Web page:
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Dev Psychopathol. 2005 Summer;17(3):621-39.

An event-related potential study of the impact of institutional rearing on face recognition.

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Department of Psychology, Randolph-Macon College, Ashland, VA 23005-5505, USA.

Erratum in

  • Dev Psychopathol. 2007 Spring;19(2):623-5.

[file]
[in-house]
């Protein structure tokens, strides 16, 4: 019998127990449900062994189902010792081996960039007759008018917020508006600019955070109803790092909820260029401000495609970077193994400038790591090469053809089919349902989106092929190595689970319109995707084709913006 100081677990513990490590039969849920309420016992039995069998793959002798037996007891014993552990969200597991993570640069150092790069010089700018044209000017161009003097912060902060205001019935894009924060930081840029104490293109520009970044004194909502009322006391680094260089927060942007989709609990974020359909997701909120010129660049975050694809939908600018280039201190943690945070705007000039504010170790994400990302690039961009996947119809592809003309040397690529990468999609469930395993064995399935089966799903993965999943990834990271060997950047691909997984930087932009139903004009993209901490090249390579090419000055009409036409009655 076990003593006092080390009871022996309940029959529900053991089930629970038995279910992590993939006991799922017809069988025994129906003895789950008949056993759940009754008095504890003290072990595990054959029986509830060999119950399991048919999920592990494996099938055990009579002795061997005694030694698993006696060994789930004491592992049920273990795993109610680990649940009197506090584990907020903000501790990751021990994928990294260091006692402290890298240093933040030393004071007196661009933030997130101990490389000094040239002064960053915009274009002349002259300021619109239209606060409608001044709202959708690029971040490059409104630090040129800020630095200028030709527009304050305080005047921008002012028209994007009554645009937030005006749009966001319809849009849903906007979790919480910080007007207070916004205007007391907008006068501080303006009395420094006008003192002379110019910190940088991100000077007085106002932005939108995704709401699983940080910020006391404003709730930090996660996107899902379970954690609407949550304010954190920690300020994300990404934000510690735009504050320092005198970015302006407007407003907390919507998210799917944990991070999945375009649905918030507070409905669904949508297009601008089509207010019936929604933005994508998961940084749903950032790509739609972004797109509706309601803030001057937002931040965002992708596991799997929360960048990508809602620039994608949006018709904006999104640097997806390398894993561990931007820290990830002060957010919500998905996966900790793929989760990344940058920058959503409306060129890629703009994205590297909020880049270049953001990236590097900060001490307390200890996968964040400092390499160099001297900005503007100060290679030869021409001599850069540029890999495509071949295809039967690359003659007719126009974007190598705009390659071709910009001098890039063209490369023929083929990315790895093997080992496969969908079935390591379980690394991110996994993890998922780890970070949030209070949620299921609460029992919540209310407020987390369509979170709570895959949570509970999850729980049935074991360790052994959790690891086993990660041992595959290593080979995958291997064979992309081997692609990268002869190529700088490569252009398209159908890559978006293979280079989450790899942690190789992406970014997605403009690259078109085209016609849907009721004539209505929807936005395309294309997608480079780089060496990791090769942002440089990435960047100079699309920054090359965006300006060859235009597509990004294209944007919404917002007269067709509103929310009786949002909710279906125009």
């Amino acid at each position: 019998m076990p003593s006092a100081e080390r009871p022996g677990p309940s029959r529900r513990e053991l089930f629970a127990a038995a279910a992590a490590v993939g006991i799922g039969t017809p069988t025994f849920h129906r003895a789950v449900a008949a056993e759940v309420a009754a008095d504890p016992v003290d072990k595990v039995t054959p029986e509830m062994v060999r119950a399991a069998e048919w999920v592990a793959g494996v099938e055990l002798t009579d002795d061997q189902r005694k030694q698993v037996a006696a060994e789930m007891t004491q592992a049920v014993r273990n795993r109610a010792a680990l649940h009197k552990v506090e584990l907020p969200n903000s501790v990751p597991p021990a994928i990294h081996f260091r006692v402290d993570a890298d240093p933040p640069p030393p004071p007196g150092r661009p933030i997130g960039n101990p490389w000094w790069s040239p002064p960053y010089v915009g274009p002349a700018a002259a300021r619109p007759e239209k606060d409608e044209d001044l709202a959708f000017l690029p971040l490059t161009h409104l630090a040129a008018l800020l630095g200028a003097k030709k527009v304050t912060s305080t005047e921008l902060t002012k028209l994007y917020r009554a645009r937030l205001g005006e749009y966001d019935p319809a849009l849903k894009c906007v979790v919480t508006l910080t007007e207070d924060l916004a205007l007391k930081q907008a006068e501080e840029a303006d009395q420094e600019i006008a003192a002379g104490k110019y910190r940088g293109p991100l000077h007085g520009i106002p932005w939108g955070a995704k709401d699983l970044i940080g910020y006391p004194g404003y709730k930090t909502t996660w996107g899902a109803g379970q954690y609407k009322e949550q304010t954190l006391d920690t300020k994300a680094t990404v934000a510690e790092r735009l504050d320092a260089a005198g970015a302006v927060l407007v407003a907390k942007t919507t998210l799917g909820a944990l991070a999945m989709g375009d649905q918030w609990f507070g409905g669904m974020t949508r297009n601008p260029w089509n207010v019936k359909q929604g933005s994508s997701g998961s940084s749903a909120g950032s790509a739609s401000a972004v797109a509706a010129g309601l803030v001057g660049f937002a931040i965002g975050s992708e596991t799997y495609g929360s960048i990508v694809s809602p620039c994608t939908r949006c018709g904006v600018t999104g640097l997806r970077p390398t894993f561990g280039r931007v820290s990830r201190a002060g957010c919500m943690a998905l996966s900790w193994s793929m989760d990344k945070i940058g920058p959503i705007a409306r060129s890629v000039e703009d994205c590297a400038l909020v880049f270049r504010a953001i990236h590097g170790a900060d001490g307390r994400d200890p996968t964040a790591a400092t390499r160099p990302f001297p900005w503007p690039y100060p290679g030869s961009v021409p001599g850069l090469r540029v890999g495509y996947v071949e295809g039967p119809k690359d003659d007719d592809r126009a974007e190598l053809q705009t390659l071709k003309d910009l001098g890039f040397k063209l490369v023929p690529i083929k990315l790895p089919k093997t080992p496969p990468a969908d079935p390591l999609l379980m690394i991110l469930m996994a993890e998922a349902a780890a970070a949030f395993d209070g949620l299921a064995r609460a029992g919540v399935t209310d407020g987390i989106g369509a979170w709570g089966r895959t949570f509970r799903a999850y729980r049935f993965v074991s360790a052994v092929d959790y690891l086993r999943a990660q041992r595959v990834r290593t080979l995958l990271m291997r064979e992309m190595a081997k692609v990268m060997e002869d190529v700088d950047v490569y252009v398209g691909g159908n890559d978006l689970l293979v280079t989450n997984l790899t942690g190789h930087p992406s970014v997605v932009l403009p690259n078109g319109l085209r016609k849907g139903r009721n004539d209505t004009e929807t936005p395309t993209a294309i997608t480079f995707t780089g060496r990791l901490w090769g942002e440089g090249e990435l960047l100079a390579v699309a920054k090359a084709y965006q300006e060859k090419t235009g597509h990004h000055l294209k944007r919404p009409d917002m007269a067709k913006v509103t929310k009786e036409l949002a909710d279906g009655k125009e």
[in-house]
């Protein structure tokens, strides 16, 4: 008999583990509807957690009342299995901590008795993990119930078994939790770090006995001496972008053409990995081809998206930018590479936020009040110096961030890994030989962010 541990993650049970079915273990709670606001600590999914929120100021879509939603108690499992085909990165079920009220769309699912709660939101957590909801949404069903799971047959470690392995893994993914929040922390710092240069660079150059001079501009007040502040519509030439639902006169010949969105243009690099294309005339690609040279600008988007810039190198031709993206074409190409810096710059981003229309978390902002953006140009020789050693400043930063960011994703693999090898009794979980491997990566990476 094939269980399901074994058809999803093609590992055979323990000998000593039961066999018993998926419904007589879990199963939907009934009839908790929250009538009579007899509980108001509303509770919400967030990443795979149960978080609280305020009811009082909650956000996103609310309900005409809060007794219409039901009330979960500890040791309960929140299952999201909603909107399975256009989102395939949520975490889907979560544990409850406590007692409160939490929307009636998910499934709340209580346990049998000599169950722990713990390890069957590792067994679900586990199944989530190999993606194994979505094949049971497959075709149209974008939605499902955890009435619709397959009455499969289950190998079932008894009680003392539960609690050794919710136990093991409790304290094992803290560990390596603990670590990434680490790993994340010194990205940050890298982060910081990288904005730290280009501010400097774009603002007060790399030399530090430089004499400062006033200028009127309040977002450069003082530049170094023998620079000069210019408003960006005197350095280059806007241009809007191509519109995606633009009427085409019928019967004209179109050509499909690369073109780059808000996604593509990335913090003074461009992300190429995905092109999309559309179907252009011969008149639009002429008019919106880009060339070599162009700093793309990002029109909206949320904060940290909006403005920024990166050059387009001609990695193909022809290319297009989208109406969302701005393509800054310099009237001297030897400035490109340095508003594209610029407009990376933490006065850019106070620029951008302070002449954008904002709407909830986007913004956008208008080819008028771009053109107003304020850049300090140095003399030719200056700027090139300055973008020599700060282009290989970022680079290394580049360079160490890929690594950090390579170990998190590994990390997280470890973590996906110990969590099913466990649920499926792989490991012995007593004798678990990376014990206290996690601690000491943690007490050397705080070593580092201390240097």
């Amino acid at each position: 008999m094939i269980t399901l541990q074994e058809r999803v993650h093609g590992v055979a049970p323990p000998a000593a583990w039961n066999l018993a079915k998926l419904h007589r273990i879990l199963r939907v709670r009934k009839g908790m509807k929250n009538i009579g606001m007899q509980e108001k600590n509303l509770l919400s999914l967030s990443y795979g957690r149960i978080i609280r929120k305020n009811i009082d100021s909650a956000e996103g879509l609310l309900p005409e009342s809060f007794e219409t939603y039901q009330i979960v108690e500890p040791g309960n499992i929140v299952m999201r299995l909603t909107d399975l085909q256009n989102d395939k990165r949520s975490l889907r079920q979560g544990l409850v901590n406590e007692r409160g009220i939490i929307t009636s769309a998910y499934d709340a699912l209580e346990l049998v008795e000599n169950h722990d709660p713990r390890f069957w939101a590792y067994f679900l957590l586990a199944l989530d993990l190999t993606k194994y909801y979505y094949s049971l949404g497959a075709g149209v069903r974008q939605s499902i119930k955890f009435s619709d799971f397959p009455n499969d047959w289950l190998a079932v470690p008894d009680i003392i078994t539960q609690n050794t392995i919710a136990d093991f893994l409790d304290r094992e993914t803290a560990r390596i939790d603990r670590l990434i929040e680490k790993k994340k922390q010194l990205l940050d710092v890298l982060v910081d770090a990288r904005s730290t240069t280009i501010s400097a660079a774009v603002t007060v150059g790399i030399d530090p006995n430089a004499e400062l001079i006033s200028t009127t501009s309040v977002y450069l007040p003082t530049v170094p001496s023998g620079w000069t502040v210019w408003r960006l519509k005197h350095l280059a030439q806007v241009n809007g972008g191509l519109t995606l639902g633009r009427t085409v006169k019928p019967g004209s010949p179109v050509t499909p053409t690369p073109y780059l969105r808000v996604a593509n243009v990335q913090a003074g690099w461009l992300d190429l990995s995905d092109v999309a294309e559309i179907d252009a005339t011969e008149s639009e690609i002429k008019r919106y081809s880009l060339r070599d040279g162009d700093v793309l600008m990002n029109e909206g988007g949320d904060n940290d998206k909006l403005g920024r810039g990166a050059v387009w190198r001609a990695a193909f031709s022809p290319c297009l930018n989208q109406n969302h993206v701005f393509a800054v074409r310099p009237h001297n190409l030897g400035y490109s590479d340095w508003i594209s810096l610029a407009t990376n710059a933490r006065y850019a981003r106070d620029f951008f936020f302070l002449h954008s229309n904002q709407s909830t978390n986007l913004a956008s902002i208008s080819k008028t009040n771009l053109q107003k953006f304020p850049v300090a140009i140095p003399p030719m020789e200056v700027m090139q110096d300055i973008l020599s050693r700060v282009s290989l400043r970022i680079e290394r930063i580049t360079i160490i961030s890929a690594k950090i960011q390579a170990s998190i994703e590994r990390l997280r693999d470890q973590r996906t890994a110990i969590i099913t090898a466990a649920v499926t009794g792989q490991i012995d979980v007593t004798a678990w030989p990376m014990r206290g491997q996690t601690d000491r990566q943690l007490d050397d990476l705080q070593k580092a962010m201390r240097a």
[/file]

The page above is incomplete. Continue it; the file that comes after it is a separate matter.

Event-related potentials (ERPs) were recorded to brief images of caregivers' and strangers' faces for 72 institutionalized children (IG), ages 7-32 months, and compared with ERPs from 33 children, ages 8-32 months, who had never been institutionalized. All children resided in Bucharest, Romania. Prominent differences in four ERP components were observed: early negative (N170), early positive (P250), midlatency negative (Nc), and positive slow wave (PSW). For all but the P250, the amplitude of these components was larger in the never institutionalized group than the institutionalized group; this pattern was reversed for the P250. Typical effects of the Nc (amplitude greater to stranger vs. caregiver) were observed in both groups; in contrast, the IG group showed an atypical pattern in the PSW. These findings are discussed in the context of the role of experience in influencing the neural circuitry putatively involved in recognizing familiar and novel faces.

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